Anchoring service design in stories is another unique feature of Innovation Unit’s approach. Says Judd: “The most inspiring element was to centralise the ethnographic research in the programme. This approach to lived experience and understanding someone's journey has revolutionised our approach to co-design and co-production. It has created a ripple effect, with influence being felt in wider programmes of work relating to mental health."

People not systems

As our evaluation report outlines, each project dedicated time and space to allow an iterative process between lived experience, prototyping and developing a service model.

A system of 'collaboratives' involving all stakeholders was held every one to three months to diagnose progress, set a vision, hold the broader system to account, and centre the person at the core of the work.

In talking about dedicated time and spaces, Judd says: “The framework for co-design focused our approach and provided an opportunity to build prototyping/testing/learning spaces which could then support innovation and testing. The ‘critical friend’ challenge provided by Innovation Unit was extremely helpful in developing alternative approaches to existing challenges.”

Lynzi talks about the power of story across the design process, noting how they were “bringing real stories of experience to life in every session and using this evidence to appropriately challenge the traditional systems/services and ways of thinking."

Linda recognises that the Innovation Unit approach taught “the value of deep listening, sharing experiences, bringing alive adaptive leadership.”

Judd talked about how the IU's approach – co-creation, co-production, testing and being a 'critical friend' – meant that practitioners felt empowered to innovate:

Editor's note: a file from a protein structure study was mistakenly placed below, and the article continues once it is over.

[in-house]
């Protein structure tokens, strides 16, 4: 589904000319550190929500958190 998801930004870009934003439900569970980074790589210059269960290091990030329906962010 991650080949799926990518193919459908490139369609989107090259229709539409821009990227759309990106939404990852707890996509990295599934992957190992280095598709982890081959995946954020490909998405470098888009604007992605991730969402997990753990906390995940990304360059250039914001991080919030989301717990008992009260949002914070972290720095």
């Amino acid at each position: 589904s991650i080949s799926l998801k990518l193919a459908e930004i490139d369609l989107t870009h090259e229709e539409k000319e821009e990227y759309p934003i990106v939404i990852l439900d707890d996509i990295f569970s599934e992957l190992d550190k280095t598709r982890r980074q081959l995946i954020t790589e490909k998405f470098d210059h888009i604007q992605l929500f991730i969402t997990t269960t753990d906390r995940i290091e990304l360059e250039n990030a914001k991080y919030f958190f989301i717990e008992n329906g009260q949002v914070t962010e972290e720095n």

"Holding a safe space around the vision challenged Living Well Salford partners to think outside of the traditional service approaches and to consider how people's strengths and needs could be approached differently."

This upending of traditional ‘top-down’ approaches is valued by our site respondents, with Linda commenting: “We are opening conversations with people that begin with ‘how can we help you?’”

Looking at the person not the system to create an authentic person-centred approach was critical to the success of Living Well.

Why does it matter?

Demand for mental health support is increasing, particularly after Covid and the rising cost of living. According to the Royal College of Psychiatrists, there were a record 4.3 million referrals to specialist mental health services in 2021. The Care Quality Commission has estimated that up to 10 million people, including 1.5 million children, will likely need additional mental health support due to the pandemic.

Services are characterised by long waiting times, poor collaboration, confusing and inconsistent thresholds leading to people falling between the gaps, ineffective discharge processes, no way to share best practice and an inability to harness the strengths of those seeking support. Reform has focused on improvements to aspects of the service rather than the system as a whole.

Judd, for example, talks of around 4,500 to 5,000 Salford adults who previously fell between the gaps in provision and who would "bounce" around the system and "not get their needs met".

Our evaluation report, covering May 2019 to March 2022, shows that Living Well helps people get the support they need much sooner - with first conversations being offered between 14 and 25 days after referral.

The success of our four-year programme, funded by the National Lottery and evaluated by Cordis Bright, continues to influence our approach. We currently support adult community mental health transformation across Derbyshire County, Greater Manchester and York, in line with the 2019 NHS England Community Mental Health Framework for Adults and Older Adults.


In the New Year, Innovation Unit will publish a learning report so that everyone can benefit from what has been a remarkable programme.

Contact us if you are looking for new solutions to improve community mental health and wellbeing in your area.